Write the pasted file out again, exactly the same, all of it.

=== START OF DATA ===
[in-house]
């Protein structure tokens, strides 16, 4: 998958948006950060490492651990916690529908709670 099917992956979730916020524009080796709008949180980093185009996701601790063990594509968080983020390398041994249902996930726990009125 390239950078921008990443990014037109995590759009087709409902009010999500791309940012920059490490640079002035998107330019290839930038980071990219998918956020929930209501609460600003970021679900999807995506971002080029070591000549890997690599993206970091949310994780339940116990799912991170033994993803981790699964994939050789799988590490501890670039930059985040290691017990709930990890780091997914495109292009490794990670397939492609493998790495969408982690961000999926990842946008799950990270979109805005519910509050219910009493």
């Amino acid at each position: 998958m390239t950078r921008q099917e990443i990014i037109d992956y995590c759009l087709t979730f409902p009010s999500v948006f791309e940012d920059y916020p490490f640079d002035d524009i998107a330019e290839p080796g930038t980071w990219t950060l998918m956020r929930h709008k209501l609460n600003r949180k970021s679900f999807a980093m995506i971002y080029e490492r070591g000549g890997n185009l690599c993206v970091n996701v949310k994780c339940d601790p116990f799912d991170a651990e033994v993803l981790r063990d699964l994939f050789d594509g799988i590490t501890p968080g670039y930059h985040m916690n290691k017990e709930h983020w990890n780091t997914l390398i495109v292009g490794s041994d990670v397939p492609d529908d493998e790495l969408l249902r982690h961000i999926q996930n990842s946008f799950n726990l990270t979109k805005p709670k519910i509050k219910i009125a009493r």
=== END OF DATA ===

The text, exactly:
[in-house]
């Protein structure tokens, strides 16, 4: 998958948006950060490492651990916690529908709670 099917992956979730916020524009080796709008949180980093185009996701601790063990594509968080983020390398041994249902996930726990009125 390239950078921008990443990014037109995590759009087709409902009010999500791309940012920059490490640079002035998107330019290839930038980071990219998918956020929930209501609460600003970021679900999807995506971002080029070591000549890997690599993206970091949310994780339940116990799912991170033994993803981790699964994939050789799988590490501890670039930059985040290691017990709930990890780091997914495109292009490794990670397939492609493998790495969408982690961000999926990842946008799950990270979109805005519910509050219910009493």
């Amino acid at each position: 998958m390239t950078r921008q099917e990443i990014i037109d992956y995590c759009l087709t979730f409902p009010s999500v948006f791309e940012d920059y916020p490490f640079d002035d524009i998107a330019e290839p080796g930038t980071w990219t950060l998918m956020r929930h709008k209501l609460n600003r949180k970021s679900f999807a980093m995506i971002y080029e490492r070591g000549g890997n185009l690599c993206v970091n996701v949310k994780c339940d601790p116990f799912d991170a651990e033994v993803l981790r063990d699964l994939f050789d594509g799988i590490t501890p968080g670039y930059h985040m916690n290691k017990e709930h983020w990890n780091t997914l390398i495109v292009g490794s041994d990670v397939p492609d529908d493998e790495l969408l249902r982690h961000i999926q996930n990842s946008f799950n726990l990270t979109k805005p709670k519910i509050k219910i009125a009493r």